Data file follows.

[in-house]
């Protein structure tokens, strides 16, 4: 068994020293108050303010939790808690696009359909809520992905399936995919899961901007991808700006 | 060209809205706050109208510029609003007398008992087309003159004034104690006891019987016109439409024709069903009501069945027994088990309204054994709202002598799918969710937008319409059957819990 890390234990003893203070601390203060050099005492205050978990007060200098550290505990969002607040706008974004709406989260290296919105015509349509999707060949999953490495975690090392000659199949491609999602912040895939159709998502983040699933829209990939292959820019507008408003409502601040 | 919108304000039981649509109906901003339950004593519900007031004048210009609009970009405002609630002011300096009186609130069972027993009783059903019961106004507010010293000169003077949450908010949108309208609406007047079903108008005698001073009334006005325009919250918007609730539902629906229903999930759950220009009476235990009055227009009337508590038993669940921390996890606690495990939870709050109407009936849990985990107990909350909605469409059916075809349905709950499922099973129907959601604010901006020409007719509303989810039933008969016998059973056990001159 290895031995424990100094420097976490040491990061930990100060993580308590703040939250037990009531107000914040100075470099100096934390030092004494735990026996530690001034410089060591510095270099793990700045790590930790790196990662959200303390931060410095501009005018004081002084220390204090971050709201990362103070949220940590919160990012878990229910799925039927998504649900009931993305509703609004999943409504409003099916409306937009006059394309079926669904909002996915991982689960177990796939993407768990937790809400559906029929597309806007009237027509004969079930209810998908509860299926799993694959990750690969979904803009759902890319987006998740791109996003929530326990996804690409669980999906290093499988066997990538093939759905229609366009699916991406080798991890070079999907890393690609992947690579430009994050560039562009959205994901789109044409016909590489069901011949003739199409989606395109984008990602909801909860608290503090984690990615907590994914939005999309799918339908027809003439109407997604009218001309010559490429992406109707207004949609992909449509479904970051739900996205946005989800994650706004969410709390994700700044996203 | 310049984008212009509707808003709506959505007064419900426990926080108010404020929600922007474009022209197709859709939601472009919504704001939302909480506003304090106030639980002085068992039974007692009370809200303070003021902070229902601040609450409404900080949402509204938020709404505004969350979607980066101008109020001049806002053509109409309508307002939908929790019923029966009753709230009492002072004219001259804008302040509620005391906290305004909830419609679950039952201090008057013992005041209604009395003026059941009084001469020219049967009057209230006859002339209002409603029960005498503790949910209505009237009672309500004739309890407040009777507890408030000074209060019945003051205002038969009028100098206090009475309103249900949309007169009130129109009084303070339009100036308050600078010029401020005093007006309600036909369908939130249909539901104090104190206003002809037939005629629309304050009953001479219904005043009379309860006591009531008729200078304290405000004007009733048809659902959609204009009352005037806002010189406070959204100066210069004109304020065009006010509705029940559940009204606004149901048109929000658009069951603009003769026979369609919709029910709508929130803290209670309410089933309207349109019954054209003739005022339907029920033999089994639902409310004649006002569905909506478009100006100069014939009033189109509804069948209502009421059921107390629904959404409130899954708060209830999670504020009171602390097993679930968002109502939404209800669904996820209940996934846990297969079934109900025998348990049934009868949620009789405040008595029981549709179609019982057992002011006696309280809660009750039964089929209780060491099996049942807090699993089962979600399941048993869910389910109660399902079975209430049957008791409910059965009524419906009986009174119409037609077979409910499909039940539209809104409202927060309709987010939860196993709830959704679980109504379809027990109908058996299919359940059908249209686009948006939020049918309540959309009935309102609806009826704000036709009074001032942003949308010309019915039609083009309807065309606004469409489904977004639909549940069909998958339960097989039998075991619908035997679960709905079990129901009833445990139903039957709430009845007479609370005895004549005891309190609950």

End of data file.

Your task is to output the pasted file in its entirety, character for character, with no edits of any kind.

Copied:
[in-house]
């Protein structure tokens, strides 16, 4: 068994020293108050303010939790808690696009359909809520992905399936995919899961901007991808700006 | 060209809205706050109208510029609003007398008992087309003159004034104690006891019987016109439409024709069903009501069945027994088990309204054994709202002598799918969710937008319409059957819990 890390234990003893203070601390203060050099005492205050978990007060200098550290505990969002607040706008974004709406989260290296919105015509349509999707060949999953490495975690090392000659199949491609999602912040895939159709998502983040699933829209990939292959820019507008408003409502601040 | 919108304000039981649509109906901003339950004593519900007031004048210009609009970009405002609630002011300096009186609130069972027993009783059903019961106004507010010293000169003077949450908010949108309208609406007047079903108008005698001073009334006005325009919250918007609730539902629906229903999930759950220009009476235990009055227009009337508590038993669940921390996890606690495990939870709050109407009936849990985990107990909350909605469409059916075809349905709950499922099973129907959601604010901006020409007719509303989810039933008969016998059973056990001159 290895031995424990100094420097976490040491990061930990100060993580308590703040939250037990009531107000914040100075470099100096934390030092004494735990026996530690001034410089060591510095270099793990700045790590930790790196990662959200303390931060410095501009005018004081002084220390204090971050709201990362103070949220940590919160990012878990229910799925039927998504649900009931993305509703609004999943409504409003099916409306937009006059394309079926669904909002996915991982689960177990796939993407768990937790809400559906029929597309806007009237027509004969079930209810998908509860299926799993694959990750690969979904803009759902890319987006998740791109996003929530326990996804690409669980999906290093499988066997990538093939759905229609366009699916991406080798991890070079999907890393690609992947690579430009994050560039562009959205994901789109044409016909590489069901011949003739199409989606395109984008990602909801909860608290503090984690990615907590994914939005999309799918339908027809003439109407997604009218001309010559490429992406109707207004949609992909449509479904970051739900996205946005989800994650706004969410709390994700700044996203 | 310049984008212009509707808003709506959505007064419900426990926080108010404020929600922007474009022209197709859709939601472009919504704001939302909480506003304090106030639980002085068992039974007692009370809200303070003021902070229902601040609450409404900080949402509204938020709404505004969350979607980066101008109020001049806002053509109409309508307002939908929790019923029966009753709230009492002072004219001259804008302040509620005391906290305004909830419609679950039952201090008057013992005041209604009395003026059941009084001469020219049967009057209230006859002339209002409603029960005498503790949910209505009237009672309500004739309890407040009777507890408030000074209060019945003051205002038969009028100098206090009475309103249900949309007169009130129109009084303070339009100036308050600078010029401020005093007006309600036909369908939130249909539901104090104190206003002809037939005629629309304050009953001479219904005043009379309860006591009531008729200078304290405000004007009733048809659902959609204009009352005037806002010189406070959204100066210069004109304020065009006010509705029940559940009204606004149901048109929000658009069951603009003769026979369609919709029910709508929130803290209670309410089933309207349109019954054209003739005022339907029920033999089994639902409310004649006002569905909506478009100006100069014939009033189109509804069948209502009421059921107390629904959404409130899954708060209830999670504020009171602390097993679930968002109502939404209800669904996820209940996934846990297969079934109900025998348990049934009868949620009789405040008595029981549709179609019982057992002011006696309280809660009750039964089929209780060491099996049942807090699993089962979600399941048993869910389910109660399902079975209430049957008791409910059965009524419906009986009174119409037609077979409910499909039940539209809104409202927060309709987010939860196993709830959704679980109504379809027990109908058996299919359940059908249209686009948006939020049918309540959309009935309102609806009826704000036709009074001032942003949308010309019915039609083009309807065309606004469409489904977004639909549940069909998958339960097989039998075991619908035997679960709905079990129901009833445990139903039957709430009845007479609370005895004549005891309190609950």